ANIMO PRODUCTION presents the third and final concert of the fourth annual Boleros De Noche concert series at the Ford Theatres on Sunday, September 15. Boleros De Noche is a musical and cultural experience that seeks to preserve, uplift, and celebrate Latin American bolero music history in Los Angeles, and it’s quickly garnering multi-generational audiences who enjoy and partake in this musical experience.
The performance will also take place on the eve of Mexican Independence Day.
Curated by its founder Roberto Carlos, a young Los Angeles-based artist/promoter who has committed his musical journey to bolero music and its traditions, this edition of Boleros De Noche is a celebration of boleros from Mexico and will feature the Mexican bolero icons Los Panchos and the Mexican-American Latin Grammy nominees Trio Ellas. Evoking the bohemian spirit of bolero LA, this magical summer evening will be filled with nostalgia and love.
Sunday, September 15, 2019, Ford Theatres, 2580 Cahuenga Blvd E, Los Angeles, CA 90068, Gates Open at 5:00pm, concert begins at 7:00pm.
Ticket prices start at $40; Reserved seating. Tickets are available at FordTheatres.org or 323-461-3673 (for non-visual media 323-GO-1-FORD). To learn about discounts for groups of 10 or more, please visit FordTheatres.org.
The quintessential Latin trio romántico internationally renowned for their boleros, Los Panchos formed in New York City in 1944 by Mexicans Alfredo “El Güero” Gil and Chucho Navarro, and Puerto Rican Hernando Avilés. The trio’s innovative format, which became a standard of the genre, features three voices and three guitars, as well as Gil’s distinctive use of the Mexican requinto guitar for all the lead parts.
Los Panchos is one of the most famous Latin American musical acts of the 20th century. They have sold millions of records and appeared in countless films. Some of their finest recordings were made in collaboration with female vocalists, notably American singer Eydie Gorme, but also Argentinians Estela Raval and María Martha Serra Lima.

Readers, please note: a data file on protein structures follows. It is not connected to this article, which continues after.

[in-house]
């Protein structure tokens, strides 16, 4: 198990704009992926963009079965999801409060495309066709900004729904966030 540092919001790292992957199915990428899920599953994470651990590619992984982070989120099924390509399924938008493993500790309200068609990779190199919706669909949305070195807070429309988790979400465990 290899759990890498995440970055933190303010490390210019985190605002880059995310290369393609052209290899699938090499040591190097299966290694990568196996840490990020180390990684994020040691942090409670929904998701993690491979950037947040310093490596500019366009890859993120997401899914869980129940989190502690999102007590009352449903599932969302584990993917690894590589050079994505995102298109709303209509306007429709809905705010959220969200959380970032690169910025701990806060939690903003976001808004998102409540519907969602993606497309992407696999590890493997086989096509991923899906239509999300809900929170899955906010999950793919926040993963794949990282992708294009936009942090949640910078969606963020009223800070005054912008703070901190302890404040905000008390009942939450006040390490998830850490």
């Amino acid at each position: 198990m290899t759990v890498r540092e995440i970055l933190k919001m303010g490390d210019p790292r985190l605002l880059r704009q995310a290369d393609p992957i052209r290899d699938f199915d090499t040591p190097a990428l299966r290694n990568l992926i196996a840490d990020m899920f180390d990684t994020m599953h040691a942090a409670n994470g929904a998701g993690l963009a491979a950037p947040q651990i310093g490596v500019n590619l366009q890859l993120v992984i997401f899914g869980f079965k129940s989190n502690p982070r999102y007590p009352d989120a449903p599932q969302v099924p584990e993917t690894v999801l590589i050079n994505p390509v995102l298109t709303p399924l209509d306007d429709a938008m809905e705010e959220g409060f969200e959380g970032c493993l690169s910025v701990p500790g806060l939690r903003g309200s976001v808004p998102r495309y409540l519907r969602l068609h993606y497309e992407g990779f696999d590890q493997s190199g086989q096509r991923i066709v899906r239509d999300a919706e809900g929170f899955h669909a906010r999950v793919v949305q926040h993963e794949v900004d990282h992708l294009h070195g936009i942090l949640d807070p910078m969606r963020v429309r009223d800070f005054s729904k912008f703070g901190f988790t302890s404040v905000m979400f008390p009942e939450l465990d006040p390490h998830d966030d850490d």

The current incarnation of Trio Los Panchos will headline September 15th concert at the Ford Theatres. Based in Mexico City, the trio is now led by Gabriel “Gaby” Vargas Aguilar, the adopted son of original member Alfredo Gil, who plays requinto guitar (like his father) and is keeping their classic repertoire alive.
Trio Ellas has been making waves with a unique sound that comes from traditional mariachi roots tempered by the melting pot of musical styles and genres that is the LA music scene. The trio’s debut album Con Ustedes earned them a nomination for a 2012 Latin Grammy. The young trio is composed of Suemy Gonzalez (violin and vocals), a graduate of USC’s prestigious Thornton School of Music, Nelly Cortez (guitarron and vocals), a fourth generation mariachi musician and recreational pilot, and Stephanie Amaro (guitar and vocals), a versatile musician who performs and records in genres ranging from electronica to mariachi.
Their current single is titled “California en Sueños.” Their high level of musical proficiency has allowed them to circumvent stereotypes and work at a world class level, with an impressive track record that includes recordings for artists such as Benjamin Gibbard and Lady GaGa, and live performances with a myriad of top artists ranging from Mariachi Vargas de Tecalitlan to Mariachi El Bronx.
Trio Ellas Video: https://youtu.be/Hbpbz1QyMIw
L.A. cultural promotor Roberto Carlos launched the Boleros De Noche music series in 2015 in an effort to preserve, uplift, and celebrate Latin American bolero music history in Los Angeles. The series is committed to the coordination of quality cultural events that convene an intergenerational audience to share live bolero music. Since its launch, Boleros De Noche has presented 13 highly successful concerts featuring international and local artists.
Trio romántico bolero music features the guitar, the complex instrumentation of a requinto (a smaller guitar typically tuned a fifth higher than a standard guitar), romantic lyrics and lush harmonies. It is considered by many to be the most romantic music genre of Latin America. The genre originated in Cuba in 1883 but gained international notoriety once the music reached Mexico in the 1940s.